The 1916 14 x 22 poster advertised a challenge to Houdini from U.S. Navy Chief Petty Officers to escape from handcuffs and manacles brought to the New York Hippodrome. As this was during the first World War, this could be considered as a Houdini-World War I item. The auction correctly pointed out that most printed matter relating to Houdini's challenges are small handbills, so the size of this adds to its appeal. I also really love the disclaimer at the bottom: "The Challengers have been absolved from all blame in case of accident."
The auction also saw the sale of a portrait photo of Houdini posing with his book, The Unmasking of Robert-Houdin for $420. A 1924 letter from Houdini on S.A.M. stationary calling for a meeting at his home to discuss the issue of "exposures for publicity" sold for $840. (This was an issue Houdini found himself in hot water over more than once.)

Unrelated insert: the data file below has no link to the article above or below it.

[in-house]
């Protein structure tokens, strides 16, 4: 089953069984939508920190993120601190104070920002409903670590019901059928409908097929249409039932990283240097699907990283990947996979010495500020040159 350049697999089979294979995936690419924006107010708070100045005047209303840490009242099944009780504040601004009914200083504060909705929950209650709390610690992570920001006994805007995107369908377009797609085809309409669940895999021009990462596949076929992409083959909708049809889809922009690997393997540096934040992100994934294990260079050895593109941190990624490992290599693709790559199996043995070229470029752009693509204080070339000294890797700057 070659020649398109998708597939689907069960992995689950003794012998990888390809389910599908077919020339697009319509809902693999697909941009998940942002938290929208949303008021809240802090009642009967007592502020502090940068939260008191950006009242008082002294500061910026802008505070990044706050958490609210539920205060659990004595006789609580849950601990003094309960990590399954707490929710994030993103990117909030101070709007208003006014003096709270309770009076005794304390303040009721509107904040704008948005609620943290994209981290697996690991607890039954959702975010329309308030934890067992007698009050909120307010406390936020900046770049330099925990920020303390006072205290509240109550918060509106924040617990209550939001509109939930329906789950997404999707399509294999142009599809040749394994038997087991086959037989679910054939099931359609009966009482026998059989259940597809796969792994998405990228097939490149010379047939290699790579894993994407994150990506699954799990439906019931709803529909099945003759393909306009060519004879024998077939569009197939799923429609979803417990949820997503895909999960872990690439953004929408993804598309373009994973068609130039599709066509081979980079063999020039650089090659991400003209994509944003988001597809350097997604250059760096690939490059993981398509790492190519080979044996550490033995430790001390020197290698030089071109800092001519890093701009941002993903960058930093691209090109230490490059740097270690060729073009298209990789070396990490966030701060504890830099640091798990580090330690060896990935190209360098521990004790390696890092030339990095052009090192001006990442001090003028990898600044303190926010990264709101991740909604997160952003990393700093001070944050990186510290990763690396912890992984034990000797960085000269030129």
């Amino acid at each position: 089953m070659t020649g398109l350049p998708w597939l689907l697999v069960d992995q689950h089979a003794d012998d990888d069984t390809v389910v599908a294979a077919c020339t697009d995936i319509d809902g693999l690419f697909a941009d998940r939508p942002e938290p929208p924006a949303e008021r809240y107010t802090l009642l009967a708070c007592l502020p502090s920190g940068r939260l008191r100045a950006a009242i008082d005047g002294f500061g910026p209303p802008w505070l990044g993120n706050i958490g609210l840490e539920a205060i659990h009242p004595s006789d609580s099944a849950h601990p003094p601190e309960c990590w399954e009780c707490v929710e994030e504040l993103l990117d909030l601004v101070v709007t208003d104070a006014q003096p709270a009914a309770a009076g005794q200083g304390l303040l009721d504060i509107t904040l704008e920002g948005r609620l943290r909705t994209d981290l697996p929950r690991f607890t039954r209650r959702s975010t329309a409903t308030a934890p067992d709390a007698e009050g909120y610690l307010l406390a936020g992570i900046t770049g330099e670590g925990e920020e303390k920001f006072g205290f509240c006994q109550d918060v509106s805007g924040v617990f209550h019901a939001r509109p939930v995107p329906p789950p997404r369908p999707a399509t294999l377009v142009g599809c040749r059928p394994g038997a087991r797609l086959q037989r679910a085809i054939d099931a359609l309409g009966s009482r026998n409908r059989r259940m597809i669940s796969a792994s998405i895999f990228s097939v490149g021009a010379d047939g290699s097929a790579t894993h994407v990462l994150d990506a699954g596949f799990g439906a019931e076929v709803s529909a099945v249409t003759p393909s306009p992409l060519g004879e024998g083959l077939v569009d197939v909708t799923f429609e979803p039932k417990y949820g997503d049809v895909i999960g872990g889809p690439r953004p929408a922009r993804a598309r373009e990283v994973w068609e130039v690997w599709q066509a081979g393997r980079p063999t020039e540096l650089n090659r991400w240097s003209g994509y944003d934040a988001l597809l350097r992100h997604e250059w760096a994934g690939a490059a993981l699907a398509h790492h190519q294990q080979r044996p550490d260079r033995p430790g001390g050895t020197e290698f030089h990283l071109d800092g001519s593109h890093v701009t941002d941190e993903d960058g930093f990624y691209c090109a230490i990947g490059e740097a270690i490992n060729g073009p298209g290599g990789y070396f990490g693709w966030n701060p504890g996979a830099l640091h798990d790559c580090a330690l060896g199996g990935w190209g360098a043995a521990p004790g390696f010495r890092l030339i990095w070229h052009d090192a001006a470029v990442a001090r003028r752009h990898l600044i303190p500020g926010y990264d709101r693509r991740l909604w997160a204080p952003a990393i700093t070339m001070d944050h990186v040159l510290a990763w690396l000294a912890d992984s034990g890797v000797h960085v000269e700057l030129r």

The small candid photo of Harry and Bess Houdini, which I speculated here could be the only photo of them at their Laurel Canyon bungalow in Hollywood, sold for $960. It blew away the auction estimate of $200-250 (and my own humble bid -- sigh).
The auction also had an interesting Howard Thurston letter dated November 15, 1926, in which the magician writes:
"Papers are full of Houdini taking his secrets to his grave. You know that is not true and it belittles the remaining magicians."
That letter sold for $1,140.
Among the non-Houdini highlights were an inscribed portrait of Leon Herrmann ($3,360), an Alexander Herrmann Throw-out card ($1,320), and a Harry Kellar "Centipede" poster which brought in the highest price of the auction, $7,800.
Congrats to all the buyers.